Know what your customers are thinking. In this hyper-connected world, it’s not difficult. So what’s the problem?
If there is a statement that is beginning to irk me beyond tolerance this year it is that ‘Australian companies fail to innovate’, or derivatives thereof.
OK – by various global measures there may be some truth to this, but I’m beginning to believe that if we actually spent as much energy innovating as we invest in talking about our failure to do so, we might start to eliminate the problem.
As much as it bugs me, it is a topic that is hard to ignore. Hence, it was interesting a few months back to have a meeting with Bruce Burton, who runs the Australian practice of a small-ish global consulting group called Strategyn.
Bruce’s consulting group is organised around the somewhat obvious – but surprisingly rare – principal of outcome-driven innovation. That is, Strategyn has created a defined methodology intended to identify and address unmet customer needs, by working with customers to define what those needs are. The company has been engaged by a wide range of global organisations, including Microsoft, Johnson & Johnson, Motorola and Bosch, to create new products and services that the companies themselves may not have been aware existed.
Who better to know what your customers are willing to buy from you than your customers?
Alas, many businesses have become used to telling customers what they should do, based on the business’s own financial goals (free-to-air television networks are one of the clearest examples – that consumers continue to tolerate their antics amazes me). History has shown that as new choices open up for consumers, you can expect them to move on.
While the methodologies of Strategyn may be outside of the budget of many smaller Australian businesses, there is no reason that they can’t adopt similar principals when developing their own innovation pathways.
Strangely, however, engaging with customers seems to be just about the last thing that many Australian businesses are interested in doing. This is highlighted by the almost universal reluctance for traditional businesses to engage in many of the forms of dialogue made possible today through Web 2.0 technologies, most notable being blogs and discussion forums.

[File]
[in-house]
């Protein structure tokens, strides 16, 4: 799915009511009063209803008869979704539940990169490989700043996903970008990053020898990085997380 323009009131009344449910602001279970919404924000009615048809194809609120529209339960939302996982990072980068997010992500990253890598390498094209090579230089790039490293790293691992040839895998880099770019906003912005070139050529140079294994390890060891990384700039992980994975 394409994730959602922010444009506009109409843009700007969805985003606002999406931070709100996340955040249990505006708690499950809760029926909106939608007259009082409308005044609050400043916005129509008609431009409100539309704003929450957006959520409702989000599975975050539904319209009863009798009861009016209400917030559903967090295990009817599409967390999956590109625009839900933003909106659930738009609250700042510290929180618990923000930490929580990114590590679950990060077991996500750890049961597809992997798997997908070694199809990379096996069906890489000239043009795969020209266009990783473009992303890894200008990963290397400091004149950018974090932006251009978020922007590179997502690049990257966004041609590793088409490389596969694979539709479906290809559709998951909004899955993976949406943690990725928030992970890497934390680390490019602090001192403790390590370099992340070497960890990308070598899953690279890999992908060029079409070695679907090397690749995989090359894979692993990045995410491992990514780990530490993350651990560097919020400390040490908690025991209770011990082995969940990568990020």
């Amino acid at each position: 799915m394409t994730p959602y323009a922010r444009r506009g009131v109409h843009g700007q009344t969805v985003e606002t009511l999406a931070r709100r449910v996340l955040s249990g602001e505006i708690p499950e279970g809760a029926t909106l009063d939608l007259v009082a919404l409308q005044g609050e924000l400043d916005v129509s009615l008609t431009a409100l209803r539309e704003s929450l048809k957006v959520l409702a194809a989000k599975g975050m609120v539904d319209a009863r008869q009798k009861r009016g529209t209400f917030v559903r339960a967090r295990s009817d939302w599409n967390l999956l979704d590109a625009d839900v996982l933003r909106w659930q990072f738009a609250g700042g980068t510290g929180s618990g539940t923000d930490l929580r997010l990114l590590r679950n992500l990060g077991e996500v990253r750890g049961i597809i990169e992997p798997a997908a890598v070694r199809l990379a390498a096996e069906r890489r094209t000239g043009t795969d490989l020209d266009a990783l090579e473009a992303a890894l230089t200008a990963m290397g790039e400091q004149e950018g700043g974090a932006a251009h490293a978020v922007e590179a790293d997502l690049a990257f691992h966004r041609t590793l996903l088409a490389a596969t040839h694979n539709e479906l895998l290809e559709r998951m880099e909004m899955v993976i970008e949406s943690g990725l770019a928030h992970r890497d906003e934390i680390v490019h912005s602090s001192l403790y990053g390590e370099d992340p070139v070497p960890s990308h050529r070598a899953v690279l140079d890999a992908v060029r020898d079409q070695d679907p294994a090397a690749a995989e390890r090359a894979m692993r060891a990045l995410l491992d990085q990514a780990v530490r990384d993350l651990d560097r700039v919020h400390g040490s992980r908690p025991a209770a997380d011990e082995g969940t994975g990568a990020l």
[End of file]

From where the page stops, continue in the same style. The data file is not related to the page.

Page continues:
I’m also amazed at how little research many start-ups do in determining their own market opportunity.
Some very simple questions – such as ‘how big is the market opportunity’, ‘what are the alternatives’, and ‘how much will people be willing to pay’ – get glossed over as entrepreneurs rush into the development phase of The Big Idea (no wonder many venture capitalists get annoyed at the quality of the supporting evidence that entrepreneurs bring with them when seeking cash).
But the problem is just as great within established businesses. Having recently chaired a panel on user-generated content and social media tools for the Australian Interactive Media Industry Association, I was reminded by the audience of how fearful many businesses are of giving a voice to their customers.
In many cases I believe that marketers are actually afraid of hearing what customers really think of them. Marketers have spent their life shouting at customers through television commercials, print advertisements and billboards, and taking feedback through the sterilised environment of market research. Heaven forbid those consumers should start talking back in an open and honest forum.
I’m not sure who said it first, but this definitely holds true: you’re customers are already talking about you. They are doing it at barbeques, in the office, and when they get home at night. They are whinging about your service or praising your new features.
Wouldn’t you rather be able to listen in to those conversations? Mightn’t you like to be able to answer back every so often? But ultimately, wouldn’t you like to be able to capture that knowledge and feed it back into your research and development, and meet the needs of customers that you didn’t even know they had?
Listen to your customers. I can guarantee that they will be more willing to send business your way if you do.
Brad Howarth is a journalist and author of Innovation and the Emerging Markets: Where the Next Bulls Will Run, a study on the challenges facing small Australian technology companies. You can read his blog at lagrangepoint.typepad.com